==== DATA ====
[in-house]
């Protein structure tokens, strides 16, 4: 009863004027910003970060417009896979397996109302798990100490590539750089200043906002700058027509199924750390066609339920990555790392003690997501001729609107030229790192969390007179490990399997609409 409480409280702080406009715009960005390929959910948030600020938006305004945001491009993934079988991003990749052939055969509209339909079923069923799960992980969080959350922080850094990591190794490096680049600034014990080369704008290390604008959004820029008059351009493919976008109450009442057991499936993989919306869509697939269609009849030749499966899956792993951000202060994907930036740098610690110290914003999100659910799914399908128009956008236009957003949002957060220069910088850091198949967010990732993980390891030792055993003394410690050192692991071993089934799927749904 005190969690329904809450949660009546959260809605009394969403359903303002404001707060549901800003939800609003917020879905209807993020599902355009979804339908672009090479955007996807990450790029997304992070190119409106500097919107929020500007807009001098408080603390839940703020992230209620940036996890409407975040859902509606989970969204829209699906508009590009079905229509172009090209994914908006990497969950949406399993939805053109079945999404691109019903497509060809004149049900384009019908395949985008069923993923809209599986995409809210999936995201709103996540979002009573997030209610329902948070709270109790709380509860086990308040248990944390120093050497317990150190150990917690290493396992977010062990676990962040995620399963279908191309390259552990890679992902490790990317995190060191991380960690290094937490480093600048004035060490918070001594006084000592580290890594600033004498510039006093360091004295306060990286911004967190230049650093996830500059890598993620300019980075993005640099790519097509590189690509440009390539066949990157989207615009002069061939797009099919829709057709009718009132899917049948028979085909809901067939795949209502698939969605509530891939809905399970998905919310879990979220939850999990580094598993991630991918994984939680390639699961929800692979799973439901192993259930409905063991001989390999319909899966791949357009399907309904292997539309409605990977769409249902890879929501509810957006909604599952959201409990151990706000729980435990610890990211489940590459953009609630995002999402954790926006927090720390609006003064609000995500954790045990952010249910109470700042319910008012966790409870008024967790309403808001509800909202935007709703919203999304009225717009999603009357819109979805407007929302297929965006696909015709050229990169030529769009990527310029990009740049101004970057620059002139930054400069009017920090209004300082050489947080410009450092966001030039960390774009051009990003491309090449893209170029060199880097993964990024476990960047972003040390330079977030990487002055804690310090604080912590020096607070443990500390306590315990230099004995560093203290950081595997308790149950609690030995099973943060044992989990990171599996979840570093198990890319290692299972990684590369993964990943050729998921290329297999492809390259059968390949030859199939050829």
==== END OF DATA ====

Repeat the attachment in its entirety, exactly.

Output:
[in-house]
């Protein structure tokens, strides 16, 4: 009863004027910003970060417009896979397996109302798990100490590539750089200043906002700058027509199924750390066609339920990555790392003690997501001729609107030229790192969390007179490990399997609409 409480409280702080406009715009960005390929959910948030600020938006305004945001491009993934079988991003990749052939055969509209339909079923069923799960992980969080959350922080850094990591190794490096680049600034014990080369704008290390604008959004820029008059351009493919976008109450009442057991499936993989919306869509697939269609009849030749499966899956792993951000202060994907930036740098610690110290914003999100659910799914399908128009956008236009957003949002957060220069910088850091198949967010990732993980390891030792055993003394410690050192692991071993089934799927749904 005190969690329904809450949660009546959260809605009394969403359903303002404001707060549901800003939800609003917020879905209807993020599902355009979804339908672009090479955007996807990450790029997304992070190119409106500097919107929020500007807009001098408080603390839940703020992230209620940036996890409407975040859902509606989970969204829209699906508009590009079905229509172009090209994914908006990497969950949406399993939805053109079945999404691109019903497509060809004149049900384009019908395949985008069923993923809209599986995409809210999936995201709103996540979002009573997030209610329902948070709270109790709380509860086990308040248990944390120093050497317990150190150990917690290493396992977010062990676990962040995620399963279908191309390259552990890679992902490790990317995190060191991380960690290094937490480093600048004035060490918070001594006084000592580290890594600033004498510039006093360091004295306060990286911004967190230049650093996830500059890598993620300019980075993005640099790519097509590189690509440009390539066949990157989207615009002069061939797009099919829709057709009718009132899917049948028979085909809901067939795949209502698939969605509530891939809905399970998905919310879990979220939850999990580094598993991630991918994984939680390639699961929800692979799973439901192993259930409905063991001989390999319909899966791949357009399907309904292997539309409605990977769409249902890879929501509810957006909604599952959201409990151990706000729980435990610890990211489940590459953009609630995002999402954790926006927090720390609006003064609000995500954790045990952010249910109470700042319910008012966790409870008024967790309403808001509800909202935007709703919203999304009225717009999603009357819109979805407007929302297929965006696909015709050229990169030529769009990527310029990009740049101004970057620059002139930054400069009017920090209004300082050489947080410009450092966001030039960390774009051009990003491309090449893209170029060199880097993964990024476990960047972003040390330079977030990487002055804690310090604080912590020096607070443990500390306590315990230099004995560093203290950081595997308790149950609690030995099973943060044992989990990171599996979840570093198990890319290692299972990684590369993964990943050729998921290329297999492809390259059968390949030859199939050829």